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Discussion Starter · #1 ·
I thought I'd start a new thread where we can discuss this, as it's likely on a lot of our minds right now...

Personally, I'm not testing for it. I feel that the use of prophylactic antibiotics would cause more trouble than it's worth for the VERY unlikley case that the baby would contract GBS if I did have it. I also react strangely and strongly to antibiotics and other medications, so I don't want to chance an allergic reaction in either the baby or I by something that isn't for sure. I will be watching baby closely after birth, and if there is any sign of infection we will head to the hospital for IV antibiotics.

Also, in Europe they don't test and/or they don't give antibiotics for it and their infant mortality rates are better than the US's.

I am also fairly confident that I do not have it, as I don't get internal exams and there is a theory out there that they're more often than not spread by exams.

Sooo, there are my thoughts on it... feel totally free to disagree with me
Thought it would be a good discussion anyway


Cara
 

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I goofed & tried to post a thread about this today, but it ended up mixed in the check ups thread


Please tell me more about GBS. What exactly is it? What does/can it do to baby? What alternative treatments are there? Are there any symptoms I may have that would help me know if I have it w/o testing?

I don't like the idea of antibiotics either, but I don't know enough about the disease to completely ignore it either.
 

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Discussion Starter · #3 ·
Group B Streptococcus is a part of the normal flora (normal bacteria) found in the gastrointestinal tract of about 40 percent of women. Here's something I copied off the net

Quote:
What kinds of illnesses does group B strep cause?

In newborns, group B strep is the most common cause of sepsis (infection of the bloodstream) and meningitis (infection of the lining and fluid surrounding the brain) and a common cause of pneumonia. Group B strep disease in newborns usually occurs in the first week of life ("early- onset"). Babies can also get a slightly less serious "late-onset" form of group B strep disease that develops a week to a few months after birth.

In adults, group B strep usually causes no symptoms. However, in rare cases, it can lead to serious bloodstream infections, urinary tract infections, skin infections, and pneumonia, especially in people with weakened immune systems and other health problems, such as diabetes.

What complications can result from group B strep infection?

Group B strep infection is fatal in about 20% of infected men and non-pregnant women and about 5% to 15% of infected newborns. Babies who survive can be left with speech, hearing, and vision problems as well as mental retardation.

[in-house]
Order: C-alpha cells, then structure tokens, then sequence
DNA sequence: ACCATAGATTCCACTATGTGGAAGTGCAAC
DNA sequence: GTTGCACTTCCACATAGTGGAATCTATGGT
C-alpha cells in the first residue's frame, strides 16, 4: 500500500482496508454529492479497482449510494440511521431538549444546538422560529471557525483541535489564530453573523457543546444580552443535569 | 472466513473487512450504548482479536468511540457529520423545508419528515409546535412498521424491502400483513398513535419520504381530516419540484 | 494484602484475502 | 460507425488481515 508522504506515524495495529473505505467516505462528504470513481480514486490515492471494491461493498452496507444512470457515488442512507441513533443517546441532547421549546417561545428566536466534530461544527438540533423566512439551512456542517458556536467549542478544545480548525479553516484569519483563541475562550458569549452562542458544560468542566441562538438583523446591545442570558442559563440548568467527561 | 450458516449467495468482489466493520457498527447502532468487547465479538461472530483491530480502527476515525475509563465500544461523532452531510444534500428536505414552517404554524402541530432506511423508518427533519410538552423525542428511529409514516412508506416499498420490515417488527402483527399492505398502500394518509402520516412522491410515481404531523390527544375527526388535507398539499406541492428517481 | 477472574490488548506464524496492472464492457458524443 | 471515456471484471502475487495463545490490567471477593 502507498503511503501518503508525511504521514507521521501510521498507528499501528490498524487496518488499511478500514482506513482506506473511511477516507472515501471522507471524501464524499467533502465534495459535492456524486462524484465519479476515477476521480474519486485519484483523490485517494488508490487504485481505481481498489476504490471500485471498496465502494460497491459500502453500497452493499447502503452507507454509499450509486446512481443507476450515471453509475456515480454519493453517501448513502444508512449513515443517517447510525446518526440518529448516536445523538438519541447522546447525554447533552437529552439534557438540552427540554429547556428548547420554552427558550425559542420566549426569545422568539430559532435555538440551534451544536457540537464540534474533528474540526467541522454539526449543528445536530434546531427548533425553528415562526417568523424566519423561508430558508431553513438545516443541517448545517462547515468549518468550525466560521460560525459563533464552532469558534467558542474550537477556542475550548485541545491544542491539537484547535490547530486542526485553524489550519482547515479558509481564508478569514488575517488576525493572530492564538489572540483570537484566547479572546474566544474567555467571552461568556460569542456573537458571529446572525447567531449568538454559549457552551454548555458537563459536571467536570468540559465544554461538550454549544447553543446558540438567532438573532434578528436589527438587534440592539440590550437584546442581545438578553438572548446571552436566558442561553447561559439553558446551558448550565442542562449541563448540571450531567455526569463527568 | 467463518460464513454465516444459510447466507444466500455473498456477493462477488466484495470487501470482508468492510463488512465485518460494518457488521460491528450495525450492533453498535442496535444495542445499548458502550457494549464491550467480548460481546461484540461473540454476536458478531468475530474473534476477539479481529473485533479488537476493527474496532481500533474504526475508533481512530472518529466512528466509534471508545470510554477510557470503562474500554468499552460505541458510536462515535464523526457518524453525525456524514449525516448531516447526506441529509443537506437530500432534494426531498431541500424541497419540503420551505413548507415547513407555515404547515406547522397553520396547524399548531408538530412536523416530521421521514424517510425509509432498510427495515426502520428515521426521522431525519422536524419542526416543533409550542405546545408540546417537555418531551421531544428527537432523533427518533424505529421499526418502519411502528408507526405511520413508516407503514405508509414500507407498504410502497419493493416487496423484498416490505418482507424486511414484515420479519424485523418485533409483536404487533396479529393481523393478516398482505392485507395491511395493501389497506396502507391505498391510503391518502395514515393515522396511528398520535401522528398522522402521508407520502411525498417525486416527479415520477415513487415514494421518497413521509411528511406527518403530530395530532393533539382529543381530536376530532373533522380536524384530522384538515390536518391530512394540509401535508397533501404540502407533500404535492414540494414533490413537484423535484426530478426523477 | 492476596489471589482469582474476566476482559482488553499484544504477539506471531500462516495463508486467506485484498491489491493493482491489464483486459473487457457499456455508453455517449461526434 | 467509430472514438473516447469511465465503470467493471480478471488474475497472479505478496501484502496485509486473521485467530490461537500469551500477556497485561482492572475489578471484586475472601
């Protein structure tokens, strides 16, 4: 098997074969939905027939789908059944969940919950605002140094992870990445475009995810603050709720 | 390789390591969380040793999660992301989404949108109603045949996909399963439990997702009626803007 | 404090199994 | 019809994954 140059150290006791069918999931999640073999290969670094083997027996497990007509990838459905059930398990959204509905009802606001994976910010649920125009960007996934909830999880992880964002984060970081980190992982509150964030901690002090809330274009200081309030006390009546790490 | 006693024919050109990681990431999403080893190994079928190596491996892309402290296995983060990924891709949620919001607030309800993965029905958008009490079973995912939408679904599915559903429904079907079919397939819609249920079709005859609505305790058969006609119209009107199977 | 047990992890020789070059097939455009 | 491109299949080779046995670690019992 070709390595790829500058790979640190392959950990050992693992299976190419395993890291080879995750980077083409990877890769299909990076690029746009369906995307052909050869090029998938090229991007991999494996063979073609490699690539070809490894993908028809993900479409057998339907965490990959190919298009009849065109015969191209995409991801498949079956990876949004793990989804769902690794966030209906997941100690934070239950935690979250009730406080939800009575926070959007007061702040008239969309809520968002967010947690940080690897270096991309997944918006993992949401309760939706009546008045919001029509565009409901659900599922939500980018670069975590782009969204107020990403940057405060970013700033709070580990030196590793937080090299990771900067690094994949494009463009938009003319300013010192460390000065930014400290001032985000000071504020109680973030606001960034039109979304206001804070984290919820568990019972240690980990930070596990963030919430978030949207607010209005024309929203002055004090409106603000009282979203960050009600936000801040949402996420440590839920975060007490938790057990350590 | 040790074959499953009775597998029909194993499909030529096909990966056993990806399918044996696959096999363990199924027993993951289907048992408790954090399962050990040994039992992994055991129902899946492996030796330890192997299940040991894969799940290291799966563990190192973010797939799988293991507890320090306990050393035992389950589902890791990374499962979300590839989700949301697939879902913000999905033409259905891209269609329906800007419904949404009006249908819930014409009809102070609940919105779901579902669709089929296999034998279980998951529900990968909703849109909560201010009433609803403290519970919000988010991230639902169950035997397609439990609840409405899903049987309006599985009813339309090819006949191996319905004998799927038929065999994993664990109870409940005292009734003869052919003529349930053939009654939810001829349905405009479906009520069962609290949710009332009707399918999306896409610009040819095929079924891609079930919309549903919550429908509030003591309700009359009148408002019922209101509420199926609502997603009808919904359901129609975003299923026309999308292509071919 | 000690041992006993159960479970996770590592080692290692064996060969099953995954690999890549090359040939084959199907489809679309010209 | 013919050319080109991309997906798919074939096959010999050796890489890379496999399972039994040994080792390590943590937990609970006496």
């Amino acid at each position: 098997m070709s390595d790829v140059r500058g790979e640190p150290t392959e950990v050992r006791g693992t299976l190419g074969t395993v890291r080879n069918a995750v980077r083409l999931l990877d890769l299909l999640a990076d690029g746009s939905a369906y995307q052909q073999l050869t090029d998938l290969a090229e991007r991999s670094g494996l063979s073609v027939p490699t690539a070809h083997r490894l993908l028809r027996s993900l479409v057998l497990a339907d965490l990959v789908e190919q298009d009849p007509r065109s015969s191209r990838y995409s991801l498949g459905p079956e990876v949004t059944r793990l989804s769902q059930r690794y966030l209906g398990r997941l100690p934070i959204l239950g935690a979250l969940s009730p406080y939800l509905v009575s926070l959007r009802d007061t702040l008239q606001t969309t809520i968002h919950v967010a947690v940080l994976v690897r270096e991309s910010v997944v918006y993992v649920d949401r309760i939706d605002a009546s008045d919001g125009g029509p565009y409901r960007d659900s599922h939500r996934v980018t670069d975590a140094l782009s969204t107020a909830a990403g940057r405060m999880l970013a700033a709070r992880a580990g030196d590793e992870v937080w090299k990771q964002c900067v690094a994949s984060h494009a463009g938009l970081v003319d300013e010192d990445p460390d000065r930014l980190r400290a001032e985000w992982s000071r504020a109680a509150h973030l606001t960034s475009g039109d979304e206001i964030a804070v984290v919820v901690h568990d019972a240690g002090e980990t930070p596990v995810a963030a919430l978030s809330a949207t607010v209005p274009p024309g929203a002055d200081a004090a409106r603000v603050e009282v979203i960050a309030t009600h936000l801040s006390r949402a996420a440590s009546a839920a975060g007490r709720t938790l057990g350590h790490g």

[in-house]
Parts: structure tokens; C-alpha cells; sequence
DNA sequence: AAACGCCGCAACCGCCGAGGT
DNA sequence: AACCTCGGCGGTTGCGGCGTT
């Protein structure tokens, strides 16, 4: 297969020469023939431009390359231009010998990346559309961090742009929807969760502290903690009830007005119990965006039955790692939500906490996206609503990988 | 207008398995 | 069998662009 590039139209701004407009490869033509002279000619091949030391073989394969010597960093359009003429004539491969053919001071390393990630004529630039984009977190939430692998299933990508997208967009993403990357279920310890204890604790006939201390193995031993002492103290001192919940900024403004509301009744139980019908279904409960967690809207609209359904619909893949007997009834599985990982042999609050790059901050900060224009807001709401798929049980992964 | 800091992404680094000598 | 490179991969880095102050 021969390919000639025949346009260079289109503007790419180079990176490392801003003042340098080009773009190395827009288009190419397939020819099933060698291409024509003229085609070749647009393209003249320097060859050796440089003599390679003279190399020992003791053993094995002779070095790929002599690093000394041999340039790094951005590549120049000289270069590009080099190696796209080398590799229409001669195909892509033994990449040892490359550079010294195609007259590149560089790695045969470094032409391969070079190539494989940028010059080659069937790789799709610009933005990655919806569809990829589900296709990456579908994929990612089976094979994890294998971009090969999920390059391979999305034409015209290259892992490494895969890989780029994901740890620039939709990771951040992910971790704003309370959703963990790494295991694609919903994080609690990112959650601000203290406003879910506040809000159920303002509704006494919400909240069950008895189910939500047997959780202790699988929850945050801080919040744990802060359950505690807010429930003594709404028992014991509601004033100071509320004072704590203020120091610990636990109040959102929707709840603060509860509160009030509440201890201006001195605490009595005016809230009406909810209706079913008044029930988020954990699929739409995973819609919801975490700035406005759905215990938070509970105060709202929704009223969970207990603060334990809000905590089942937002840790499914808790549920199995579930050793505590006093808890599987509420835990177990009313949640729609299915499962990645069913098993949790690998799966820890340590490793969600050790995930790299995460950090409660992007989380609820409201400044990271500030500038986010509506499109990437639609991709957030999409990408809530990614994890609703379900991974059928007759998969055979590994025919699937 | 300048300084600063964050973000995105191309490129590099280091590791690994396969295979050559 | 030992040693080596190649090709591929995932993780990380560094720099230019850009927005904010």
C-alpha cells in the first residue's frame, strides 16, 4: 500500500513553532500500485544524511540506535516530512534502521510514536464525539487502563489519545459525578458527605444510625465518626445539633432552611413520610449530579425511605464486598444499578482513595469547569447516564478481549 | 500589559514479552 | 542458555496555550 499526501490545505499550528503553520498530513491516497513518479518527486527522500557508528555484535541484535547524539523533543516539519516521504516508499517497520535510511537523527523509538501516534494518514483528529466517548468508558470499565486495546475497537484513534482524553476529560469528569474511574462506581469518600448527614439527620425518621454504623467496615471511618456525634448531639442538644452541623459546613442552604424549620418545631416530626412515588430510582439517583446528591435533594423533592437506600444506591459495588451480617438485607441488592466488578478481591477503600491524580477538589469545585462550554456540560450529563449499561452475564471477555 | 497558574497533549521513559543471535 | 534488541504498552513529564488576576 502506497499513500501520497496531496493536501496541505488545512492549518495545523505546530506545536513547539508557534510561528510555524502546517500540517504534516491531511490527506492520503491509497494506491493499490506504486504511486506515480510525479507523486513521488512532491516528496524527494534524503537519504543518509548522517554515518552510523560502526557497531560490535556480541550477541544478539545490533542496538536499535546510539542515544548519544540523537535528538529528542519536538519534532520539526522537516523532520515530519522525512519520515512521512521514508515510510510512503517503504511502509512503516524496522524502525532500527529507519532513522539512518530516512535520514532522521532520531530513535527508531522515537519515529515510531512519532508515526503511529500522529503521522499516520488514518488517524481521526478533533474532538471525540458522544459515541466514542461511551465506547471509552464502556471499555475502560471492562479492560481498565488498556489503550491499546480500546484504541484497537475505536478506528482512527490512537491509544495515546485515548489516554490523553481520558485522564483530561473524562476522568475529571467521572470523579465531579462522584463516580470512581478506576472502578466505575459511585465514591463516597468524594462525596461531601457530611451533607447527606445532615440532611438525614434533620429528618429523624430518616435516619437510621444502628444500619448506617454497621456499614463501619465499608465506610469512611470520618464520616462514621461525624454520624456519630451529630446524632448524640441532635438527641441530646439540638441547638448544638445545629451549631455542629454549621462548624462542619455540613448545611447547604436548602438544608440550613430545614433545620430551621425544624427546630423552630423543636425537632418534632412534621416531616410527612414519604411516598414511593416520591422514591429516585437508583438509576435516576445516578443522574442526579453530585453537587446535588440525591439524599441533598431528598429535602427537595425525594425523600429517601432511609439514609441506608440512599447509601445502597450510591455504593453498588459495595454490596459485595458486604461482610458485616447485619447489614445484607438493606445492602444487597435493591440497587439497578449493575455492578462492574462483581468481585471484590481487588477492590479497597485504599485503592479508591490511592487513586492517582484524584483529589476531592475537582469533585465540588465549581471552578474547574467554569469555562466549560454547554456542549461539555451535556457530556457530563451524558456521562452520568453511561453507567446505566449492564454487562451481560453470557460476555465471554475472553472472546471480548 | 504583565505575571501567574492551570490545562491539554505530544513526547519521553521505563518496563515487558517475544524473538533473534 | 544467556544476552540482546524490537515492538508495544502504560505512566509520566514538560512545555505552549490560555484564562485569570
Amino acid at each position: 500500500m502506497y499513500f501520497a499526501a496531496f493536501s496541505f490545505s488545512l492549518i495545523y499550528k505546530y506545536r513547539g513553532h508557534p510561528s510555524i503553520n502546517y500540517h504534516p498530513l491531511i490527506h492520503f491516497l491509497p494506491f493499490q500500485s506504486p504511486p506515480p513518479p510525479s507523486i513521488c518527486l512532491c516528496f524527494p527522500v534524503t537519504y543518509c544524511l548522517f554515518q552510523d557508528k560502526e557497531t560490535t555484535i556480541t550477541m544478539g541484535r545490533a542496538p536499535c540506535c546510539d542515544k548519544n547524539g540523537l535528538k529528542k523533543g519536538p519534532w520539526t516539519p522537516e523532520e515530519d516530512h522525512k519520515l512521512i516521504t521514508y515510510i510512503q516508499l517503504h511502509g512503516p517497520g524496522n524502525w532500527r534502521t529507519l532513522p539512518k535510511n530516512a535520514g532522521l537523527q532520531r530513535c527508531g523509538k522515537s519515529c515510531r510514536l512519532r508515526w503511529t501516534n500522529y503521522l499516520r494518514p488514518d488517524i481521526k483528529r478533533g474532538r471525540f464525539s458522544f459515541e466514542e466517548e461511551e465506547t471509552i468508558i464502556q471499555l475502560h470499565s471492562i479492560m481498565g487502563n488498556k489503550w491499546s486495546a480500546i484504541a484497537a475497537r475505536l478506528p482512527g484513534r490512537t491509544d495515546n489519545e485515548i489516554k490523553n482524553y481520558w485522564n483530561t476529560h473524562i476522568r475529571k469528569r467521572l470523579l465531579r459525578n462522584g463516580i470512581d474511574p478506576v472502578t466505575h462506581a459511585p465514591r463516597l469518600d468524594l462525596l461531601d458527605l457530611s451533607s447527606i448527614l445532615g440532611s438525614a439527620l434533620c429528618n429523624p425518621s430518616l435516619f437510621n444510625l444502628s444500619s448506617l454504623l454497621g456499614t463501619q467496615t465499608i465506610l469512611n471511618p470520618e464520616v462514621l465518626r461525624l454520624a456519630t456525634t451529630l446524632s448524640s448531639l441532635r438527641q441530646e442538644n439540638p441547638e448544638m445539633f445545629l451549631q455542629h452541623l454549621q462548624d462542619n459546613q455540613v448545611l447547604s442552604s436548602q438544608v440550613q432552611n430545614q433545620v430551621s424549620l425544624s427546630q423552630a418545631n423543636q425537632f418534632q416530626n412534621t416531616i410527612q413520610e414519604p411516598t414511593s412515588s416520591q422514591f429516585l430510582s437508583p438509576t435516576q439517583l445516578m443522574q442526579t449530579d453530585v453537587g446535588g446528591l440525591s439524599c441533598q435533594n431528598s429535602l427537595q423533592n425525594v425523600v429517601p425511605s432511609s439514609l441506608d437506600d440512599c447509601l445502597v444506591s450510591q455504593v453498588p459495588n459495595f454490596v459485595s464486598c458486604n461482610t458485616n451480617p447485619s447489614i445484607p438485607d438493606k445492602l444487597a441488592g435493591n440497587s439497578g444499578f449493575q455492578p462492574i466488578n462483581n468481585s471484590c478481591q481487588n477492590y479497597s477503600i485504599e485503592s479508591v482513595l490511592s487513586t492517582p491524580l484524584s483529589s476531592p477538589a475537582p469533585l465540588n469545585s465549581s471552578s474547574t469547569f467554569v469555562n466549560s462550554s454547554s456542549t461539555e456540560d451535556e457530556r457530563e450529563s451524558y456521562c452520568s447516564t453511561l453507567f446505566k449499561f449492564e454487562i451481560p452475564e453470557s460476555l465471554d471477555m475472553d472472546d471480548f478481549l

It should also be noted that a newborn can get GBS from other people besides the mother! Although the mother would be the most common way for baby to get it, if father or grandmother or whoever have it, as about 40% of people do, it *could* be passed on from them also.

Another site with some more stats:

Quote:
15-40% of pregnant women test positive for GBS. Transmission from mother to baby occurs in 40-73% of culture positive women. Only 1-2% of the infants to whom the GBS is transmitted develop complications as a result. Factors that can increase the risk of GBS complications are: maternal age <20 yrs, heavy colonization, premature rupture of membranes, prolonged rupture of membranes, fever during labor, preterm labor, or a sibling who had GBS. Although only about 3 in 1,000 babies develop GBS complications, the consequences can include pneumonia, meningitis, brain or lung damage, loss of sight or hearing, or death.
Then this, about 1/2 way down, goes into a lot of GBS stuff with different midwife opinions on it as well as natural treatments.

http://midwiferytoday.com/enews/enews0128.asp

Okay, I've GOTTA go bag the trash. I wanted to get you some information from the UK, but I've gotta go so it's ready when DH comes home and before the dump closes
I'll try and find some more later...

Cara
 

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Discussion Starter · #4 ·
Okay, trash is done


Here's a UK midwife little talkie thing about it

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Like most UK independent midwives, we work without set protocols. Each woman's care is tailored to her individual circumstances, and also to her own wishes regarding care. We give her the information, she makes the decisions, we then give appropriate support.

In a case like strep B, so much depends on when the woman books in pregnancy, whether or not she is symptomatic for strep B, how she is choosing to treat the condition, and so on. One woman we looked after, who had a vaginal colonisation of strep B, but who was asymptomatic, chose not to use antibiotics, but went the homeopathic route. When she gave birth, the baby was born wrapped in the membranes, which I had to puncture when the head was delivering. The baby was fine, and the mother remained asymptomatic. The baby took care of the problem herself!